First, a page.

By Liz Kalaugher
Last night I slept with my fleece hat pulled down over my eyes in an attempt to stave off an early wake-up call from the Sun, which rises at about 3 am after a midnight sunset. It did nothing for my hair but at least I got a lie-in.
Next on the schedule was a visit to the team’s “classic” sites – where they did their original surveys on the north face of Saana fell three years ago. So far, most of the publications resulting from this work have been about these sites. Originally the plan was to study two 8 x 20 m grid plots that first summer but by the end of the field-work the team had completed six.
The following year saw another six grids pop up on the southern slopes of Saana, where the solar radiation energy plants receive could be eight times higher. In this, the third year of fieldwork, there are three new study areas – high above the northern sites, lower in the valley and on Saana’s western slopes – each with three grids. These will help the team check out different elevations as well as a site that receives a medium amount of sunlight.
The six plots on the northern face were chosen because, although close together, they’re very different. Heidi Mod gave me a tour of the highlights. The first plot we reached didn’t contain any disturbance at all. It’s flat so there’s little in the way of wind or water-related effects, and it’s not steep enough for solifluction – the slow downhill movement of water-saturated sediment due to repeated freezing and thawing. What’s more, it’s sheltered so there’s no cryoturbation – frost churning as freeze-thaw cycles move material up and down within the soil.
Moving on, we came to a site that contains both a hummock and a dip, where snow tends to linger so that it’s relatively wet. On the exposed ridge grows a fairly typical mix of dwarf birch and crowberry but in the dip are smaller species such as dwarf willow, polar willow, creeping sibbaldia and moss bell heather. It’s a fairly steep slope and there’s lots of solifluction.
In the site that’s most representative of the area, with crowberry covering 80-90% of the available space, Mod pointed out one of the 20 cm x 20 cm squares where the team did a biomass survey two years ago; the vegetation in this area hasn’t really grown back. To carry out the survey, the researchers cut away all the vegetation from a small section of every 1 metre square cell in the grid, drying out the plants in an oven back in the lab in Kilpisjärvi and weighing the results in order to calculate productivity. This year they are repeating the process in 18 cells of each grid.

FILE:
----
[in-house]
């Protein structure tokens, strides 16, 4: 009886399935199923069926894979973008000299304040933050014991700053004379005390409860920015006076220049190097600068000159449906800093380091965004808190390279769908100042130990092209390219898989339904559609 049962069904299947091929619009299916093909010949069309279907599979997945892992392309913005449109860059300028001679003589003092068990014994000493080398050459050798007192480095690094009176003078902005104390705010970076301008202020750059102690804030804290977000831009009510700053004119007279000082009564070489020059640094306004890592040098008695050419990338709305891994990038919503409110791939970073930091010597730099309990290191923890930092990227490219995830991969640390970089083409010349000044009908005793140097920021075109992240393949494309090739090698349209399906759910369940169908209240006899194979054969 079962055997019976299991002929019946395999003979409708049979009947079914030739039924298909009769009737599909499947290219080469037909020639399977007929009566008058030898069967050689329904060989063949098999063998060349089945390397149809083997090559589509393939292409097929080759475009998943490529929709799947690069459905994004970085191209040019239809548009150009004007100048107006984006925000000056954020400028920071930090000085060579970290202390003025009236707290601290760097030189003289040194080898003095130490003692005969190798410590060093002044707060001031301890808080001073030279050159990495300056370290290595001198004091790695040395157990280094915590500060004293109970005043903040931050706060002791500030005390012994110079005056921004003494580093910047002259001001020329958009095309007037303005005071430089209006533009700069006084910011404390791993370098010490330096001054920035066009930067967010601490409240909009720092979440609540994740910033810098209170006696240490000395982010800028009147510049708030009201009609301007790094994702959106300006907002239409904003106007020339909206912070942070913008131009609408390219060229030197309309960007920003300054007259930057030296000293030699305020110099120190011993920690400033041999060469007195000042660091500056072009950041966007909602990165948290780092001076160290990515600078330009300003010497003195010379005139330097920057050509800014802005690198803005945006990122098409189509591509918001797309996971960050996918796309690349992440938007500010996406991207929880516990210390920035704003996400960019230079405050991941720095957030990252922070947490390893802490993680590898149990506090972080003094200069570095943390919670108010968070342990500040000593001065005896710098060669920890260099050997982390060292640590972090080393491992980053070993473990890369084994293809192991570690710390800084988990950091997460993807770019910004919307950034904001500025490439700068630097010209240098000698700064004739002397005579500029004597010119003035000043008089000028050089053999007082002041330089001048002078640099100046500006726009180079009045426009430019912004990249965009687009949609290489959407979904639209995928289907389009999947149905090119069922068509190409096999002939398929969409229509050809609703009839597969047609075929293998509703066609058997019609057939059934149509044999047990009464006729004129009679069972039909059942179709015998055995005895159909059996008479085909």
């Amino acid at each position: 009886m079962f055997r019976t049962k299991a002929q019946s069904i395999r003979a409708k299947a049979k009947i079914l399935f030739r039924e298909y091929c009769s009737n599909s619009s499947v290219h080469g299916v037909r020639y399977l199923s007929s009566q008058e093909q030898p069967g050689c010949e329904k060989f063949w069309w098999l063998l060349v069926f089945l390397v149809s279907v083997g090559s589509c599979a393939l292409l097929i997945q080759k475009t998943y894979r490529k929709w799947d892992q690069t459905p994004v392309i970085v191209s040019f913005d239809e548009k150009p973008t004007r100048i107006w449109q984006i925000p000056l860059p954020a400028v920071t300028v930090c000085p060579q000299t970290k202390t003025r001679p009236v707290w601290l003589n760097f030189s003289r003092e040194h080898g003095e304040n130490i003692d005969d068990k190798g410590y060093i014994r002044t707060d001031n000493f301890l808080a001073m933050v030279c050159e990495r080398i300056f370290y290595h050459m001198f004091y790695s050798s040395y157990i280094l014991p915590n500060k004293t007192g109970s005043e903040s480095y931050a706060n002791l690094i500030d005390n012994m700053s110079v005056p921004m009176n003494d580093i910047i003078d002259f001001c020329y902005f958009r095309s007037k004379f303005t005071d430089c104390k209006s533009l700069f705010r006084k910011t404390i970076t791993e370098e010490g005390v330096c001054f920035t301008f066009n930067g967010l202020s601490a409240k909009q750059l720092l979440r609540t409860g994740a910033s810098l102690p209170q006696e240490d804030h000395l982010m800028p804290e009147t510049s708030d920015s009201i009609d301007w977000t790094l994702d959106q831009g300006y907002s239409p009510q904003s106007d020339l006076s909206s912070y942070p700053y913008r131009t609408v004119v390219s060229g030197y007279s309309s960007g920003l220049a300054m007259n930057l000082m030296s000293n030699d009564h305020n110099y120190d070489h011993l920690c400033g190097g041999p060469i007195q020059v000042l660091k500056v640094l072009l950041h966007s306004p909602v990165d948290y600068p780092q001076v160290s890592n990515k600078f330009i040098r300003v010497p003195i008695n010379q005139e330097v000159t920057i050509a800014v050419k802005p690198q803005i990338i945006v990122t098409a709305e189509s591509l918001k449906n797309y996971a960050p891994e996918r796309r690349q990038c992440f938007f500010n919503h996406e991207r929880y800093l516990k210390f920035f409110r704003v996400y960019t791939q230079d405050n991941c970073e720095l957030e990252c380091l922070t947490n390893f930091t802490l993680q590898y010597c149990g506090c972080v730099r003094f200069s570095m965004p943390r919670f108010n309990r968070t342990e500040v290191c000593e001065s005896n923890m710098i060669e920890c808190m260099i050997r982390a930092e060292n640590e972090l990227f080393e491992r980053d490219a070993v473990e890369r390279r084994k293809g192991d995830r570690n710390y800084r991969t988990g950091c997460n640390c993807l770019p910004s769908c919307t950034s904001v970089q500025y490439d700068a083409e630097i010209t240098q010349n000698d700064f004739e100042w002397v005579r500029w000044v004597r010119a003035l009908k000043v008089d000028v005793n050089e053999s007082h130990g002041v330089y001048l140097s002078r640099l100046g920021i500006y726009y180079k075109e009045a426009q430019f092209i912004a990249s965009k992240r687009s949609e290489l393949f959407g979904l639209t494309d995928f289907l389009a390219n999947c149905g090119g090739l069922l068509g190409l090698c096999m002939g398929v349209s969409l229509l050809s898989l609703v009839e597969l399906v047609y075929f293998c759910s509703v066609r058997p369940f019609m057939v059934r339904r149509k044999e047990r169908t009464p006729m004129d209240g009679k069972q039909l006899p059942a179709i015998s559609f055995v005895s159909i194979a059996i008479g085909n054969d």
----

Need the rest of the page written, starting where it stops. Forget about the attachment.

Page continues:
Mod’s favourite site is very exposed, containing, as it does, a whaleback ridge. The soil is stony and coarse because wind erosion has blown away most of the smaller particles, and only tough plants such as dwarf willow, lingonberry and some grasses can survive. It’s also very dry and this, in combination with the small amount of vegetation cover, means it’s the hottest of the north face sites, reaching a soil temperature of around 15°. Just off the ridge the vegetation grows much higher.
Another of the grid plots contained a stream where water flows during the snowmelt season, and soil temperatures can be just 4°. Last but not least, was one of the most species-rich grids, with many grass species, and a peak reading of 38 species per square metre. This made surveying the vegetation here for the first time slow-going; while it took around two and a half weeks to study all five other grids, the first five rows of this one alone needed a week to themselves. Fortunately, though, some cells here contained just one or two species. Mod pointed out where water-flow disturbance occurs in a hollow and wind deflation on a ridge.
Next, leaving Heidi to check for Lapland Small-reed and Alpine Sweet Vernal grass, which has traditionally been used to keep clothes smelling fresh, I headed up past the team’s high sites and along the ridge of Saana. It took considerably longer to reach the summit than the record of 24 minutes, even starting part-way up. At the top I wrote my name in the book, which is celebrating its 50th anniversary this year, and watched a group who were spiralling round a pattern of concentric stone circles laid out on the floor. I found out later that spirals have been found at archaeological sites in southern Finland and may bring good luck.
There are rumours that there are more than 700 steps in total but on the way down, distracted by reindeer, I only count 610.
- This trip was funded by an EGU science journalism fellowship.